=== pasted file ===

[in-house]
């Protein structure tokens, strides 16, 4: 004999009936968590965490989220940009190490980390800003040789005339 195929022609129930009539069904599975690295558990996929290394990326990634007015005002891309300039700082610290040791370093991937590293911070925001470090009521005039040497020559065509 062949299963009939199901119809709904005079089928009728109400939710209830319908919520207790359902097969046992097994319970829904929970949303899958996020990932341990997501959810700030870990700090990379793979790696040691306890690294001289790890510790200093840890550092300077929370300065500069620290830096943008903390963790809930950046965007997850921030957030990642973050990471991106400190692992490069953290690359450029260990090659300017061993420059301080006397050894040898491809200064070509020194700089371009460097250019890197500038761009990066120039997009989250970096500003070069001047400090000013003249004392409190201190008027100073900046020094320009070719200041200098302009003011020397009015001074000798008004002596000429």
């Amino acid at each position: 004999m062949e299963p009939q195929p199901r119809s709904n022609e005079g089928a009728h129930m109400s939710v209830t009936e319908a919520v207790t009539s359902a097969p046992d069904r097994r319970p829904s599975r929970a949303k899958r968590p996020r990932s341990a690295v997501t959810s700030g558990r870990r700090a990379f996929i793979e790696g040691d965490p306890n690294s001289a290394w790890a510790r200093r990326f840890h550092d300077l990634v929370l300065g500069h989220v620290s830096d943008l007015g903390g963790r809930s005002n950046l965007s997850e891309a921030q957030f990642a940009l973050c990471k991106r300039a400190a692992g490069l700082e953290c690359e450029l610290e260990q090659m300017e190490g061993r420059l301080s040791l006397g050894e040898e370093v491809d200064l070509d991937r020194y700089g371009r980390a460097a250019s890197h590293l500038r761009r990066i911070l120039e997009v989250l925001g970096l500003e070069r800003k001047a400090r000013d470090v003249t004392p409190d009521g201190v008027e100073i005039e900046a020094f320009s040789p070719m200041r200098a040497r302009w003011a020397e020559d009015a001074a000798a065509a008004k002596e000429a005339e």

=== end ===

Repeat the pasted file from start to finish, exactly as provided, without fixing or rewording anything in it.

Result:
[in-house]
């Protein structure tokens, strides 16, 4: 004999009936968590965490989220940009190490980390800003040789005339 195929022609129930009539069904599975690295558990996929290394990326990634007015005002891309300039700082610290040791370093991937590293911070925001470090009521005039040497020559065509 062949299963009939199901119809709904005079089928009728109400939710209830319908919520207790359902097969046992097994319970829904929970949303899958996020990932341990997501959810700030870990700090990379793979790696040691306890690294001289790890510790200093840890550092300077929370300065500069620290830096943008903390963790809930950046965007997850921030957030990642973050990471991106400190692992490069953290690359450029260990090659300017061993420059301080006397050894040898491809200064070509020194700089371009460097250019890197500038761009990066120039997009989250970096500003070069001047400090000013003249004392409190201190008027100073900046020094320009070719200041200098302009003011020397009015001074000798008004002596000429």
């Amino acid at each position: 004999m062949e299963p009939q195929p199901r119809s709904n022609e005079g089928a009728h129930m109400s939710v209830t009936e319908a919520v207790t009539s359902a097969p046992d069904r097994r319970p829904s599975r929970a949303k899958r968590p996020r990932s341990a690295v997501t959810s700030g558990r870990r700090a990379f996929i793979e790696g040691d965490p306890n690294s001289a290394w790890a510790r200093r990326f840890h550092d300077l990634v929370l300065g500069h989220v620290s830096d943008l007015g903390g963790r809930s005002n950046l965007s997850e891309a921030q957030f990642a940009l973050c990471k991106r300039a400190a692992g490069l700082e953290c690359e450029l610290e260990q090659m300017e190490g061993r420059l301080s040791l006397g050894e040898e370093v491809d200064l070509d991937r020194y700089g371009r980390a460097a250019s890197h590293l500038r761009r990066i911070l120039e997009v989250l925001g970096l500003e070069r800003k001047a400090r000013d470090v003249t004392p409190d009521g201190v008027e100073i005039e900046a020094f320009s040789p070719m200041r200098a040497r302009w003011a020397e020559d009015a001074a000798a065509a008004k002596e000429a005339e």